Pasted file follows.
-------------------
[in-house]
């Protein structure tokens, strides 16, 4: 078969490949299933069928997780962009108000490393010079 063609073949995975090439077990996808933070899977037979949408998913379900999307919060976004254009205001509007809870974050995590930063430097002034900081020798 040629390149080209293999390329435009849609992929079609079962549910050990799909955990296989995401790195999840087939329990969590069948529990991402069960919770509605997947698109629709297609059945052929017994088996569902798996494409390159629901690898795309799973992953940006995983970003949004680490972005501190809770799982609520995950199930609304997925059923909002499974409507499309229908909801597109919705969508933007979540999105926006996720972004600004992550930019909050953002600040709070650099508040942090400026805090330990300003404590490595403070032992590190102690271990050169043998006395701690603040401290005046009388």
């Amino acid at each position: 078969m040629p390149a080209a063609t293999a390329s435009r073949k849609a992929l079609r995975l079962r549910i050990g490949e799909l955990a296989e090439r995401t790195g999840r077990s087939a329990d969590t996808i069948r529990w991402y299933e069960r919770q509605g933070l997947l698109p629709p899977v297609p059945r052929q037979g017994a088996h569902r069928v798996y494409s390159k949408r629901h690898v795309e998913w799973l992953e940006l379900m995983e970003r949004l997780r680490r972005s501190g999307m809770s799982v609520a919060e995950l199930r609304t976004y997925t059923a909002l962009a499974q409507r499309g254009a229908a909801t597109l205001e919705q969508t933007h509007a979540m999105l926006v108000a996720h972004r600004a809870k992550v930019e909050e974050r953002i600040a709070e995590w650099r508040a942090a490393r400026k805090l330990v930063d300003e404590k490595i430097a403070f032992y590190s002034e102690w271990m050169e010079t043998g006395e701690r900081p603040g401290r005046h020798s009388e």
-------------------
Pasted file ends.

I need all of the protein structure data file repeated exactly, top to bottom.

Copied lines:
[in-house]
């Protein structure tokens, strides 16, 4: 078969490949299933069928997780962009108000490393010079 063609073949995975090439077990996808933070899977037979949408998913379900999307919060976004254009205001509007809870974050995590930063430097002034900081020798 040629390149080209293999390329435009849609992929079609079962549910050990799909955990296989995401790195999840087939329990969590069948529990991402069960919770509605997947698109629709297609059945052929017994088996569902798996494409390159629901690898795309799973992953940006995983970003949004680490972005501190809770799982609520995950199930609304997925059923909002499974409507499309229908909801597109919705969508933007979540999105926006996720972004600004992550930019909050953002600040709070650099508040942090400026805090330990300003404590490595403070032992590190102690271990050169043998006395701690603040401290005046009388």
């Amino acid at each position: 078969m040629p390149a080209a063609t293999a390329s435009r073949k849609a992929l079609r995975l079962r549910i050990g490949e799909l955990a296989e090439r995401t790195g999840r077990s087939a329990d969590t996808i069948r529990w991402y299933e069960r919770q509605g933070l997947l698109p629709p899977v297609p059945r052929q037979g017994a088996h569902r069928v798996y494409s390159k949408r629901h690898v795309e998913w799973l992953e940006l379900m995983e970003r949004l997780r680490r972005s501190g999307m809770s799982v609520a919060e995950l199930r609304t976004y997925t059923a909002l962009a499974q409507r499309g254009a229908a909801t597109l205001e919705q969508t933007h509007a979540m999105l926006v108000a996720h972004r600004a809870k992550v930019e909050e974050r953002i600040a709070e995590w650099r508040a942090a490393r400026k805090l330990v930063d300003e404590k490595i430097a403070f032992y590190s002034e102690w271990m050169e010079t043998g006395e701690r900081p603040g401290r005046h020798s009388e």